Barium in Twilight Zone suspended matter as a potential proxy for particulate organic carbon remineralization: Results for the North Pacific

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This study focuses on the fate of exported organic carbon in the twilight zone at two contrasting environments in the North Pacific: the oligotrophic ALOHA site (22 degrees 45 minutes N 158 degrees W; Hawaii; studied during June-July 2004) and the mesotrophic Subarctic Pacific K2 site (47 degrees N, 161 degrees W; studied during July-August 2005). Earlier work has shown that non-lithogenic, excess particulate Ba (Ba{sub xs}) in the mesopelagic water column is a potential proxy of organic carbon remineralization. In general Ba{sub xs} contents were significantly larger at K2 than at ALOHA. At ALOHA the Ba{sub xs} profiles from ... continued below

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Dehairs, F.; Jacquet, S.; Savoye, N.; Van Mooy, B.A.S.; Buesseler, K.; Bishop, J.K.B. et al. April 10, 2008.

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This study focuses on the fate of exported organic carbon in the twilight zone at two contrasting environments in the North Pacific: the oligotrophic ALOHA site (22 degrees 45 minutes N 158 degrees W; Hawaii; studied during June-July 2004) and the mesotrophic Subarctic Pacific K2 site (47 degrees N, 161 degrees W; studied during July-August 2005). Earlier work has shown that non-lithogenic, excess particulate Ba (Ba{sub xs}) in the mesopelagic water column is a potential proxy of organic carbon remineralization. In general Ba{sub xs} contents were significantly larger at K2 than at ALOHA. At ALOHA the Ba{sub xs} profiles from repeated sampling (5 casts) showed remarkable consistency over a period of three weeks, suggesting that the system was close to being at steady state. In contrast, more variability was observed at K2 (6 casts sampled) reflecting the more dynamic physical and biological conditions prevailing in this environment. While for both sites Ba{sub xs} concentrations increased with depth, at K2 a clear maximum was present between the base of the mixed layer at around 50m and 500m, reflecting production and release of Ba{sub xs}. Larger mesopelagic Ba{sub xs} contents and larger bacterial production in the twilight zone at the K2 site indicate that more material was exported from the upper mixed layer for bacterial degradation deeper, compared to the ALOHA site. Furthermore, application of a published transfer function (Dehairs et al., 1997) relating oxygen consumption to the observed Ba{sub xs} data indicated that the latter were in good agreement with bacterial respiration, calculated from bacterial production. These results corroborate earlier findings highlighting the potential of Ba{sub xs} as a proxy for organic carbon remineralization. The range of POC remineralization rates calculated from twilight zone excess particulate Ba contents did also compare well with the depth dependent POC flux decrease as recorded by neutrally buoyant sediment traps, except in 1 case (out of 4). This discrepancy could indicate that differences in sinking velocities cause an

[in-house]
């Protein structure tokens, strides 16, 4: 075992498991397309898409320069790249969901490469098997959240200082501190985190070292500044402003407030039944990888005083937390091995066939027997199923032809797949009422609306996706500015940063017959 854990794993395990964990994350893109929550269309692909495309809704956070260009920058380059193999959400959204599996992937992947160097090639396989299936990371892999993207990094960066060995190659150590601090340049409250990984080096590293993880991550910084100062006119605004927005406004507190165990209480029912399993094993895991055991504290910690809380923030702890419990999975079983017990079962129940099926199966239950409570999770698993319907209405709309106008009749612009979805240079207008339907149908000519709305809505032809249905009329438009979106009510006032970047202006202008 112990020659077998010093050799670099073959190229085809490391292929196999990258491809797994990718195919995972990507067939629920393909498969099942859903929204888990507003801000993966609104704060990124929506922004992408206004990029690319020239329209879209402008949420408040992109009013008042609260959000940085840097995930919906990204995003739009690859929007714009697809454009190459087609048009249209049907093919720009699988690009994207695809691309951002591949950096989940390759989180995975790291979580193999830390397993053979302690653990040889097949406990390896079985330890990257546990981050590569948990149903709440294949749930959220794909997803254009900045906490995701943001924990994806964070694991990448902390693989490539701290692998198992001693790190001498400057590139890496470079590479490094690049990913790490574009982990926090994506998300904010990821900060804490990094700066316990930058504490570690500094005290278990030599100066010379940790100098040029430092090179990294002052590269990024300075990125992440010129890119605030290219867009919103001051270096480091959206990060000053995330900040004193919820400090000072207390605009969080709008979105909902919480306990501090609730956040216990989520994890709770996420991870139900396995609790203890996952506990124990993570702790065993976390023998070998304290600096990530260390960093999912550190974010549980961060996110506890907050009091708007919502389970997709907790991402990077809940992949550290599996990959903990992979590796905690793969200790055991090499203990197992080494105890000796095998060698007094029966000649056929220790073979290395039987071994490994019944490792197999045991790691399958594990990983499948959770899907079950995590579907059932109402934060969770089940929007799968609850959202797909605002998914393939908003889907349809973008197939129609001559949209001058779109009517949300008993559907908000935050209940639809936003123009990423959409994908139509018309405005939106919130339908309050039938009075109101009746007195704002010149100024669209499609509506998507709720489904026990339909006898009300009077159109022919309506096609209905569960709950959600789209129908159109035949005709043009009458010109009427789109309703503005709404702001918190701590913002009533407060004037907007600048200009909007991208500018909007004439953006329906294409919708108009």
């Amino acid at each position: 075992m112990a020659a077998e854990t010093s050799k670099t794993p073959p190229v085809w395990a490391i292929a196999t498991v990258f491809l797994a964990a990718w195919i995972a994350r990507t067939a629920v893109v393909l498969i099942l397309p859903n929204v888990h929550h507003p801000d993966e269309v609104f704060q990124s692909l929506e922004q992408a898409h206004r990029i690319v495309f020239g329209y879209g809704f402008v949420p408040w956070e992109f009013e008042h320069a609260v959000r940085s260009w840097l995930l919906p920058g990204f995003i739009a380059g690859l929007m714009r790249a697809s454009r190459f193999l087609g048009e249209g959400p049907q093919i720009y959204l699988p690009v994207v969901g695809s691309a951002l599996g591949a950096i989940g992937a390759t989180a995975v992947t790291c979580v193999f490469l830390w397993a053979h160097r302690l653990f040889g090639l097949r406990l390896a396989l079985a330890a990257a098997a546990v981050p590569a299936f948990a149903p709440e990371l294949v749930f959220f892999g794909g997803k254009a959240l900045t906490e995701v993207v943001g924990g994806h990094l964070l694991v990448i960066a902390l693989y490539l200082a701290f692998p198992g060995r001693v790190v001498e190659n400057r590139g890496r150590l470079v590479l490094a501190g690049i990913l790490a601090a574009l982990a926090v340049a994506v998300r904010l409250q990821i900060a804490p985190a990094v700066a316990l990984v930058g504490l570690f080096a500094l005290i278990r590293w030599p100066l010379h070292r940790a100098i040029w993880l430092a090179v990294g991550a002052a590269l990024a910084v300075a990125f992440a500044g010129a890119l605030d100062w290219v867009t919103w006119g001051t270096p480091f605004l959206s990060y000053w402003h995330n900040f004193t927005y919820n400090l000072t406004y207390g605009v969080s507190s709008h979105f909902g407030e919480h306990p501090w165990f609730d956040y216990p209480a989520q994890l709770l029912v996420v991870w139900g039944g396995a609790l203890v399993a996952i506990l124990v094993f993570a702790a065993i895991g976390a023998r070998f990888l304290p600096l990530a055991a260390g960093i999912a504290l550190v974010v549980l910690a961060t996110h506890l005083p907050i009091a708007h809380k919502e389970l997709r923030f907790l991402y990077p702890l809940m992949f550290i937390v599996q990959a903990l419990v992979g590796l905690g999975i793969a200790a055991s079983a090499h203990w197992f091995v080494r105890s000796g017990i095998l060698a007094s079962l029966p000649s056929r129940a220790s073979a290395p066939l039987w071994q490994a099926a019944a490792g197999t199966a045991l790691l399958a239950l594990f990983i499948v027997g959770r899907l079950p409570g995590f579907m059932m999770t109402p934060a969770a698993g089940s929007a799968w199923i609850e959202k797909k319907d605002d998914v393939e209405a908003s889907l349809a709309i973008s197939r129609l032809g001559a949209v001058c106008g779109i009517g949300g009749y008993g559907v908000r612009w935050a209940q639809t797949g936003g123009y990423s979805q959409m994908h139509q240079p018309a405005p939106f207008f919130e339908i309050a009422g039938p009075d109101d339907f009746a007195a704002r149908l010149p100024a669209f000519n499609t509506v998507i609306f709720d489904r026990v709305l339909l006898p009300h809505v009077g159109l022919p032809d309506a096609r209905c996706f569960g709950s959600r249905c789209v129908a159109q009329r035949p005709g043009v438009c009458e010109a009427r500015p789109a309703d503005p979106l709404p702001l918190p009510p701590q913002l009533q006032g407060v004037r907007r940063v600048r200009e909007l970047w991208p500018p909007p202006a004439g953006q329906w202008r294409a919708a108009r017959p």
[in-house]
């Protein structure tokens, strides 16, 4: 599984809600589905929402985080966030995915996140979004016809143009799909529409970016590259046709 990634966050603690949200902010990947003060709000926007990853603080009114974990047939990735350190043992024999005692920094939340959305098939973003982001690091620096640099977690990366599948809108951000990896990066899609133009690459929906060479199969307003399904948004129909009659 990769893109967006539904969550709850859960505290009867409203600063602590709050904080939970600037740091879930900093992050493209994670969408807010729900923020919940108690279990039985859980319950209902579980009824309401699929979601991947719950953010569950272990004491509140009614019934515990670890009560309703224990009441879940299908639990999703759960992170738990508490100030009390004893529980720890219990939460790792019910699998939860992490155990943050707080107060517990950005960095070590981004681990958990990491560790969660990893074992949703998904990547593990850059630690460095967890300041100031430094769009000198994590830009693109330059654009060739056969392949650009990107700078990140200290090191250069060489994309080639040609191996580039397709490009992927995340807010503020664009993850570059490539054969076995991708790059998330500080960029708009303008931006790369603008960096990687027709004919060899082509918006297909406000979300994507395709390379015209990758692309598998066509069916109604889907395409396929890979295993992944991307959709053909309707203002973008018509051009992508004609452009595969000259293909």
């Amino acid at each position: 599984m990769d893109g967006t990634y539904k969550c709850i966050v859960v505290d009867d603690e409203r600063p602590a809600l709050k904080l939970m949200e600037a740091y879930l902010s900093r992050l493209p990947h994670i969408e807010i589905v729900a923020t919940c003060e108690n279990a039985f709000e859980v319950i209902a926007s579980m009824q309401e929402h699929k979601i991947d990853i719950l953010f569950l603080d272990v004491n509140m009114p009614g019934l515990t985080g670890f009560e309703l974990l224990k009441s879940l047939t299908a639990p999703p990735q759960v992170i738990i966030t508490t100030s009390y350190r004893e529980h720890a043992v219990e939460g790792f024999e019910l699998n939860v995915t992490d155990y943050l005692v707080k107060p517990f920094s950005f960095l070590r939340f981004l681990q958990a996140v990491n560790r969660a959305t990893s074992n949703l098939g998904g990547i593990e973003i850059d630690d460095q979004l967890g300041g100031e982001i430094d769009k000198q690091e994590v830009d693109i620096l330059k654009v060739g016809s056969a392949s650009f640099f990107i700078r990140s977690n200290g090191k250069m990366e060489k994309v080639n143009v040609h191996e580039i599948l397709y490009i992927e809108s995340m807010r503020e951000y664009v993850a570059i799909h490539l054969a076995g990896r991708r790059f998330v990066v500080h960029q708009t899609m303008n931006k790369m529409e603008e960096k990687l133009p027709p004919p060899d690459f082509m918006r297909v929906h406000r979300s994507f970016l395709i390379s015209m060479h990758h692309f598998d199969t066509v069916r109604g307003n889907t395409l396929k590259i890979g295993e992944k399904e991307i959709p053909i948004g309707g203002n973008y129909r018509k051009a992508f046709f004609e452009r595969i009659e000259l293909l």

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  • Journal Name: Deep Sea Research II; Journal Volume: 55; Journal Issue: doi:10.1016/j.dsr2.2008.04.020; Related Information: Journal Publication Date: 2008

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  • Report No.: LBNL-949E
  • Grant Number: DE-AC02-05CH11231
  • Office of Scientific & Technical Information Report Number: 937578
  • Archival Resource Key: ark:/67531/metadc899167

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  • April 10, 2008

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  • Sept. 27, 2016, 1:39 a.m.

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  • Sept. 30, 2016, 6:19 p.m.

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Dehairs, F.; Jacquet, S.; Savoye, N.; Van Mooy, B.A.S.; Buesseler, K.; Bishop, J.K.B. et al. Barium in Twilight Zone suspended matter as a potential proxy for particulate organic carbon remineralization: Results for the North Pacific, article, April 10, 2008; Berkeley, California. (digital.library.unt.edu/ark:/67531/metadc899167/: accessed August 19, 2017), University of North Texas Libraries, Digital Library, digital.library.unt.edu; crediting UNT Libraries Government Documents Department.